Such perceptions are both relatively new and tentative, being formed in the flurry of activity that began towards the end of the 1990s. It is during this period, the height of the Celtic tiger phenomenon that frequent Chinese trips, often with sponsorship from Irish state agencies such as Enterprise Ireland began to generate awareness bringing clarity and substance to what would have otherwise been a relationship of mutual indifference.

7.2 The Political Relationship
Reading too much into these perceptions might lend an unrealistically positive spin on the importance of Sino-Irish relations one that belies the reality that Ireland finds itself as just one of many, many suitors driven to China by competitive pressures, a quest for position before market share has been fully divvied out. Comparatively speaking, attention, at least from the top most levels of government has been sporadic at best with the tempo and status of contact dictated largely by Ireland’s relative position within the international system, both in terms of the EU (particularly the presidency) and UN. As such wherever Ireland’s profile within these institutions is raised the negotiating power of the Irish government becomes invested with more significant weight. With the exception of EU related issues that require anonymity, such as the lifting of the arms embargo or market economy status (both staples of discussions) the lack of political tensions between the countries has meant that Ireland is seen in both bilateral and multilateral terms, the latter reflected in its position within the western European desk of the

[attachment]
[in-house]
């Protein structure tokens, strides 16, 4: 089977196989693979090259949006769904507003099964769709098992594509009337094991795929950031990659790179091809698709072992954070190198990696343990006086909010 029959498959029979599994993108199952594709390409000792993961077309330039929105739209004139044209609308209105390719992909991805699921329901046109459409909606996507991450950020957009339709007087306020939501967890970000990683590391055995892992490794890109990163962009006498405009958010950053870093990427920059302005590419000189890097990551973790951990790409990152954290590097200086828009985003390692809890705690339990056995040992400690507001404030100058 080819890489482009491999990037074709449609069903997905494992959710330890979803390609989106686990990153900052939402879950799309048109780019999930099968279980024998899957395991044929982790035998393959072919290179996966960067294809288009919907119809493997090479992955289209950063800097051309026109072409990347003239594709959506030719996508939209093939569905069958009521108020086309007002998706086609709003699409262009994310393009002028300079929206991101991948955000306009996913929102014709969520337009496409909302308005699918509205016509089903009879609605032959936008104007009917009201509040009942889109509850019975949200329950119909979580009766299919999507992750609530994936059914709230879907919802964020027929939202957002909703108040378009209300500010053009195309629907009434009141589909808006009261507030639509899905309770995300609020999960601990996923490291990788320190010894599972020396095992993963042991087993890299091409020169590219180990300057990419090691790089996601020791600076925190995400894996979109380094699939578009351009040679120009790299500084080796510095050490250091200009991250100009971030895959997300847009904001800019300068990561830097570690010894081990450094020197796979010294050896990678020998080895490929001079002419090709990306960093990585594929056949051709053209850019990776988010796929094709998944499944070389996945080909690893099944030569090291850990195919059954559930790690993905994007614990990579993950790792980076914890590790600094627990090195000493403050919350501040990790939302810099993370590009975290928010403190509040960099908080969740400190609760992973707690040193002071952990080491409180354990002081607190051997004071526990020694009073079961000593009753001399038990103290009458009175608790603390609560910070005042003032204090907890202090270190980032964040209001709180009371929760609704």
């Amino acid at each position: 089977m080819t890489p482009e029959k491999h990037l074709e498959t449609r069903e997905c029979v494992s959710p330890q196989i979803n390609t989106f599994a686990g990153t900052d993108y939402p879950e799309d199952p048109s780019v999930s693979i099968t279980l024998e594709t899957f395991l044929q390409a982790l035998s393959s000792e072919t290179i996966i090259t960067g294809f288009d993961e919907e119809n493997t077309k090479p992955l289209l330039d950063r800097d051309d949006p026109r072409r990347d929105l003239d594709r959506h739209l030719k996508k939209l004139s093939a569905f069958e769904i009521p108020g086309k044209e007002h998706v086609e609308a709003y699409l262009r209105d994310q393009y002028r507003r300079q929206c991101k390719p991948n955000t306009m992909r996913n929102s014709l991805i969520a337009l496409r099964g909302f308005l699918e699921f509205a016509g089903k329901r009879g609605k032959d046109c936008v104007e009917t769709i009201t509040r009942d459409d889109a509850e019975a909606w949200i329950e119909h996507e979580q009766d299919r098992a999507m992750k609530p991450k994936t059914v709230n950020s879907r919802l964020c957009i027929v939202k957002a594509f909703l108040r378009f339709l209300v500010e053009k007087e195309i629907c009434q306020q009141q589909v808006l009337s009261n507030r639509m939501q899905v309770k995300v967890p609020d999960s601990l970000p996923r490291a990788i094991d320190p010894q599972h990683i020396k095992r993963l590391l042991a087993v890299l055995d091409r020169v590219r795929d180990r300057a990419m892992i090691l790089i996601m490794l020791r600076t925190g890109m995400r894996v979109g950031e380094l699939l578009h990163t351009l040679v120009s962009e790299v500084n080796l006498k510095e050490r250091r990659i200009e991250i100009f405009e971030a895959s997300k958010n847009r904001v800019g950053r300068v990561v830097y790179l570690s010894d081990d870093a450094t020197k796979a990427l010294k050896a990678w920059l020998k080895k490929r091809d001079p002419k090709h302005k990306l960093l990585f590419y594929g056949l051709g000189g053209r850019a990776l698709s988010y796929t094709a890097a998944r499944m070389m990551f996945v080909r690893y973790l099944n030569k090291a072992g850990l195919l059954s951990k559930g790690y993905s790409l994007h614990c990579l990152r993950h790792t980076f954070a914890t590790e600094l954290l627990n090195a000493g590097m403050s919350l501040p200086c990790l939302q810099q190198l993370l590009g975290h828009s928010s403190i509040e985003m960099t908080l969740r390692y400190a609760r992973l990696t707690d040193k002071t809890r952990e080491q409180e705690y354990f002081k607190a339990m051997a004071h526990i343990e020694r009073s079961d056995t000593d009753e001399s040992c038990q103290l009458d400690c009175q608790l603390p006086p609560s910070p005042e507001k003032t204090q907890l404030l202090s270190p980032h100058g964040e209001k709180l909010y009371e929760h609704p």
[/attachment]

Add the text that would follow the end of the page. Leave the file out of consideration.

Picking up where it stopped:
foreign ministry.

If politically speaking Ireland’s relative importance to China is not great this should not be taken to mean that Ireland is unimportant to China. Since diplomatic relations were formally established in 1979 Sino-Irish engagement has progressively expanded to cover a broad range of issues and interests outside of the political arena. The political capital which create room and bless these strands come from a number of avenues such that whether on the edges of the UN, as part of the European Union, or bilaterally there is considerable choice in terms of the channels of interaction with Ireland. Specific to the latter avenue the China-Ireland joint commission on economic, institutional, scientific and technological cooperation provides a specific steering mechanism, often acting as a clearing house for issues to compliment normal embassy and ministerial lines of communication. Momentum has been ensured through the steady flow of diplomatic traffic between Beijing and Dublin, with visits from the Chinese side such as those Minister of Health Cui Yueli in May 1983, Minister of Culture Zhu Muzhi in May 1985, Minister of Agriculture He Kang in July 1985, Minister of Foreign Trade and Economic Cooperation Zheng Tuobin in May 1986, State Councillor and Minister of Foreign Affairs Wu Xueqian in May 1986, Vice Minister of Foreign Affairs Zhou Nan in September 1988, Minister of Civil Affairs Doji Cering in October 1994, Minister of Foreign Trade and Economic Cooperation Wu Yi in April 1995, Vice Premier and Minister of Foreign Affairs Qian Qichen in October 1995, Vice Chairman of the National People’s Congress Standing Committee Tian Jiyun in March 1996 and Vice Premier Li Lanqing in April 2000, Vice Chairman of the Chinese People’s Political Consultative Conference Song Jian in May 2001, Premier Zhu Rongji in September 2001, Vice Chairwoman of the Foreign Affairs Committee of the Standing Committee of NPC Li Shuzheng in September 2001,Vice Chairwoman of the Standing Committee of NPC and Chairwoman of All-China Federation of Women Peng Peiyun in October 2001, Vice Chairman of the Chinese People’s Political Consultative Conference Ye Xuanping in October 2002 and Premier Wen Jiabao in 2004. Beyond these more high profile visits a range of contacts have developed to reflect a growing interest in the success of the Celtic tiger.